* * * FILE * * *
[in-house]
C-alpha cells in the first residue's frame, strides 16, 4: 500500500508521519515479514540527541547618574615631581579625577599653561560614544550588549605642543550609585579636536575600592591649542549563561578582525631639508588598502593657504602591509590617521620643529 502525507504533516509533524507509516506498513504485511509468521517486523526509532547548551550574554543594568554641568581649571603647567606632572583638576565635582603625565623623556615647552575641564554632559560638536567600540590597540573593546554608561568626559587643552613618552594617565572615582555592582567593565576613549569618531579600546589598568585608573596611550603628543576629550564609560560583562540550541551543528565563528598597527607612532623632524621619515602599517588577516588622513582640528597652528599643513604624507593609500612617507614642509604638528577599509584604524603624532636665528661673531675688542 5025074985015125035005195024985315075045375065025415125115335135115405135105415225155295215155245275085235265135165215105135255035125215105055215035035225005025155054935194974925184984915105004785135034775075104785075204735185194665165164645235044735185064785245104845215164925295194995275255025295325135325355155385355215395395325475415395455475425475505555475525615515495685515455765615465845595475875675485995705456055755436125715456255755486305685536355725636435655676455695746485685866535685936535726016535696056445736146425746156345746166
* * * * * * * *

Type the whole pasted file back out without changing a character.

[in-house]
C-alpha cells in the first residue's frame, strides 16, 4: 500500500508521519515479514540527541547618574615631581579625577599653561560614544550588549605642543550609585579636536575600592591649542549563561578582525631639508588598502593657504602591509590617521620643529 502525507504533516509533524507509516506498513504485511509468521517486523526509532547548551550574554543594568554641568581649571603647567606632572583638576565635582603625565623623556615647552575641564554632559560638536567600540590597540573593546554608561568626559587643552613618552594617565572615582555592582567593565576613549569618531579600546589598568585608573596611550603628543576629550564609560560583562540550541551543528565563528598597527607612532623632524621619515602599517588577516588622513582640528597652528599643513604624507593609500612617507614642509604638528577599509584604524603624532636665528661673531675688542 5025074985015125035005195024985315075045375065025415125115335135115405135105415225155295215155245275085235265135165215105135255035125215105055215035035225005025155054935194974925184984915105004785135034775075104785075204735185194665165164645235044735185064785245104845215164925295194995275255025295325135325355155385355215395395325475415395455475425475505555475525615515495685515455765615465845595475875675485995705456055755436125715456255755486305685536355725636435655676455695746485685866535685936535726016535696056445736146425746156345746166